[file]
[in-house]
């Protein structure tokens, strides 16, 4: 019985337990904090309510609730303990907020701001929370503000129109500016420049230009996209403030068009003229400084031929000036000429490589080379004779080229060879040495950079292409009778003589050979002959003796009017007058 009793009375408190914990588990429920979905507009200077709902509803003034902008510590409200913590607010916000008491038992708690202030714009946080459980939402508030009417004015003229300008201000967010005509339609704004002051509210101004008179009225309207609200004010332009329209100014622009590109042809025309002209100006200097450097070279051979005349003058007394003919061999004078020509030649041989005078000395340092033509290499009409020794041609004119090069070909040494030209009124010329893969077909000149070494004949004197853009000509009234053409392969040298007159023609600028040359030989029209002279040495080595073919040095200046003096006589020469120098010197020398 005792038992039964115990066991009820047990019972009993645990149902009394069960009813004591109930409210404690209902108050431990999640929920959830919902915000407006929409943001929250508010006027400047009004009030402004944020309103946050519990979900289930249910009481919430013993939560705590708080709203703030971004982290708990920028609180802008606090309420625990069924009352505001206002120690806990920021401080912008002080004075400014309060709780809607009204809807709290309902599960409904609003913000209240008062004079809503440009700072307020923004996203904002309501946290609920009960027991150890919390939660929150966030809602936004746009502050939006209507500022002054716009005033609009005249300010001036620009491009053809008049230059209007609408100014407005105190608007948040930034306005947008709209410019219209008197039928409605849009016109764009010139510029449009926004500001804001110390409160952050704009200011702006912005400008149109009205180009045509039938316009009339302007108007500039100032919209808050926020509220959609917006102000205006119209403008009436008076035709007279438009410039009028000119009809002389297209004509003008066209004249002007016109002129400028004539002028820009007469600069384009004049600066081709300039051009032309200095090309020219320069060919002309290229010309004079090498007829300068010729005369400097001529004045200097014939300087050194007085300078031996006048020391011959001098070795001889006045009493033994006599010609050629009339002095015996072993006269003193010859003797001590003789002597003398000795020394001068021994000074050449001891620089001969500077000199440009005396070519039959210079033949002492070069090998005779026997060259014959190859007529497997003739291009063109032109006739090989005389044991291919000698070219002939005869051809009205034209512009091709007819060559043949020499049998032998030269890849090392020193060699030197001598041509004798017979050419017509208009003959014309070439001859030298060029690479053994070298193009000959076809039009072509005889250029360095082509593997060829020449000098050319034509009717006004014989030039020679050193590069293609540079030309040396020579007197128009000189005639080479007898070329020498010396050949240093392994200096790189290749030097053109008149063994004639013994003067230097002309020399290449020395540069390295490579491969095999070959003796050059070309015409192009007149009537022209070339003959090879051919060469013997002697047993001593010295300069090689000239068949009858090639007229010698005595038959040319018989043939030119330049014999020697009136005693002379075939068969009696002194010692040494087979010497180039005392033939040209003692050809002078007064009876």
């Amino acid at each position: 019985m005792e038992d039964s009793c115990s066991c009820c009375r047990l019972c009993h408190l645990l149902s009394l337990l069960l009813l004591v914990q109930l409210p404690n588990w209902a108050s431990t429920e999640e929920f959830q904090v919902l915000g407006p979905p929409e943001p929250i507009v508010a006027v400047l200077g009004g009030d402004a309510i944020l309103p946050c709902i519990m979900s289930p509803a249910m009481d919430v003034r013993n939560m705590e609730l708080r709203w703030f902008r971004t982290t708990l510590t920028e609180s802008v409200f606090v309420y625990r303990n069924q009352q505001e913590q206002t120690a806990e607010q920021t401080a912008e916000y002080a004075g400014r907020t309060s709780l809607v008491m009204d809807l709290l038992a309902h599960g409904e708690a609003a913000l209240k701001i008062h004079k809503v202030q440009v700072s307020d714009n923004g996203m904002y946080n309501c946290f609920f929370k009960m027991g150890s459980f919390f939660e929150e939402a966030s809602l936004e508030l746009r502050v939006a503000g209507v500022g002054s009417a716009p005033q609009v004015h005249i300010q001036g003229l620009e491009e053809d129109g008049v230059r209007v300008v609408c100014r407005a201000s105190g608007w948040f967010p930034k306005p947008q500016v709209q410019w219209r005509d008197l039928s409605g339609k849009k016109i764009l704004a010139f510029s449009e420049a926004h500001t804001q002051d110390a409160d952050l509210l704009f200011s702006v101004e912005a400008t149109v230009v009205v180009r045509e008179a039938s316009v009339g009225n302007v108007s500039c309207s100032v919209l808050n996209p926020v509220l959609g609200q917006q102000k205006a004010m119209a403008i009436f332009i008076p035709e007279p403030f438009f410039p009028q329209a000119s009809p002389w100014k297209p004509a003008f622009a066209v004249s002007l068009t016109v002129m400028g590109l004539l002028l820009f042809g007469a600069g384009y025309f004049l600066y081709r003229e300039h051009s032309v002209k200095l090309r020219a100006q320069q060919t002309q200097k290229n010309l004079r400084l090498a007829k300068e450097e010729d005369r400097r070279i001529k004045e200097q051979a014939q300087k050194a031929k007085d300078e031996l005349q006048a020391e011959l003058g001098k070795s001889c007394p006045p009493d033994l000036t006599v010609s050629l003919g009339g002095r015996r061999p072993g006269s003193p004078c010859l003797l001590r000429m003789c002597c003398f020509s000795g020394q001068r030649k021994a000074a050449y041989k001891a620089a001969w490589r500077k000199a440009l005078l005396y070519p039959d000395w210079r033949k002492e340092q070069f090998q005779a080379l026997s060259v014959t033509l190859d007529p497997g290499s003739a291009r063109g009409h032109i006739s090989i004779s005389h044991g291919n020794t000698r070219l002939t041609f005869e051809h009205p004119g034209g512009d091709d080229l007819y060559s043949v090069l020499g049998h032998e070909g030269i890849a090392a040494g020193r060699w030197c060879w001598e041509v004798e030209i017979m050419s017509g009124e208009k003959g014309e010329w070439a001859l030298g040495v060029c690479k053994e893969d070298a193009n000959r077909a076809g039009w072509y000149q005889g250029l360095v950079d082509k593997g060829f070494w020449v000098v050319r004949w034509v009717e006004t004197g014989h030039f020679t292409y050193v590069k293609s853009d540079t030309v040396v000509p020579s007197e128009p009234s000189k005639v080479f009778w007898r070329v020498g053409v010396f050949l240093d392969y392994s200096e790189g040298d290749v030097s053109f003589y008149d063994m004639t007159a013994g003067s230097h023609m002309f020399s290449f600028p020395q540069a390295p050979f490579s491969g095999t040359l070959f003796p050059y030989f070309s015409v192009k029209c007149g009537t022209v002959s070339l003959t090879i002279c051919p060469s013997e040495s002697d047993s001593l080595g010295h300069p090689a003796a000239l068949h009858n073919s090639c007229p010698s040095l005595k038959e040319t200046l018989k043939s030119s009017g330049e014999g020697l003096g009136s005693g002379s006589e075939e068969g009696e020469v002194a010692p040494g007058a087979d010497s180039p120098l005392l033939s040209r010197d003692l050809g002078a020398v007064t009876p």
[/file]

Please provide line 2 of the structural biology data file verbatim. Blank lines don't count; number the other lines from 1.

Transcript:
């Protein structure tokens, strides 16, 4: 019985337990904090309510609730303990907020701001929370503000129109500016420049230009996209403030068009003229400084031929000036000429490589080379004779080229060879040495950079292409009778003589050979002959003796009017007058 009793009375408190914990588990429920979905507009200077709902509803003034902008510590409200913590607010916000008491038992708690202030714009946080459980939402508030009417004015003229300008201000967010005509339609704004002051509210101004008179009225309207609200004010332009329209100014622009590109042809025309002209100006200097450097070279051979005349003058007394003919061999004078020509030649041989005078000395340092033509290499009409020794041609004119090069070909040494030209009124010329893969077909000149070494004949004197853009000509009234053409392969040298007159023609600028040359030989029209002279040495080595073919040095200046003096006589020469120098010197020398 005792038992039964115990066991009820047990019972009993645990149902009394069960009813004591109930409210404690209902108050431990999640929920959830919902915000407006929409943001929250508010006027400047009004009030402004944020309103946050519990979900289930249910009481919430013993939560705590708080709203703030971004982290708990920028609180802008606090309420625990069924009352505001206002120690806990920021401080912008002080004075400014309060709780809607009204809807709290309902599960409904609003913000209240008062004079809503440009700072307020923004996203904002309501946290609920009960027991150890919390939660929150966030809602936004746009502050939006209507500022002054716009005033609009005249300010001036620009491009053809008049230059209007609408100014407005105190608007948040930034306005947008709209410019219209008197039928409605849009016109764009010139510029449009926004500001804001110390409160952050704009200011702006912005400008149109009205180009045509039938316009009339302007108007500039100032919209808050926020509220959609917006102000205006119209403008009436008076035709007279438009410039009028000119009809002389297209004509003008066209004249002007016109002129400028004539002028820009007469600069384009004049600066081709300039051009032309200095090309020219320069060919002309290229010309004079090498007829300068010729005369400097001529004045200097014939300087050194007085300078031996006048020391011959001098070795001889006045009493033994006599010609050629009339002095015996072993006269003193010859003797001590003789002597003398000795020394001068021994000074050449001891620089001969500077000199440009005396070519039959210079033949002492070069090998005779026997060259014959190859007529497997003739291009063109032109006739090989005389044991291919000698070219002939005869051809009205034209512009091709007819060559043949020499049998032998030269890849090392020193060699030197001598041509004798017979050419017509208009003959014309070439001859030298060029690479053994070298193009000959076809039009072509005889250029360095082509593997060829020449000098050319034509009717006004014989030039020679050193590069293609540079030309040396020579007197128009000189005639080479007898070329020498010396050949240093392994200096790189290749030097053109008149063994004639013994003067230097002309020399290449020395540069390295490579491969095999070959003796050059070309015409192009007149009537022209070339003959090879051919060469013997002697047993001593010295300069090689000239068949009858090639007229010698005595038959040319018989043939030119330049014999020697009136005693002379075939068969009696002194010692040494087979010497180039005392033939040209003692050809002078007064009876």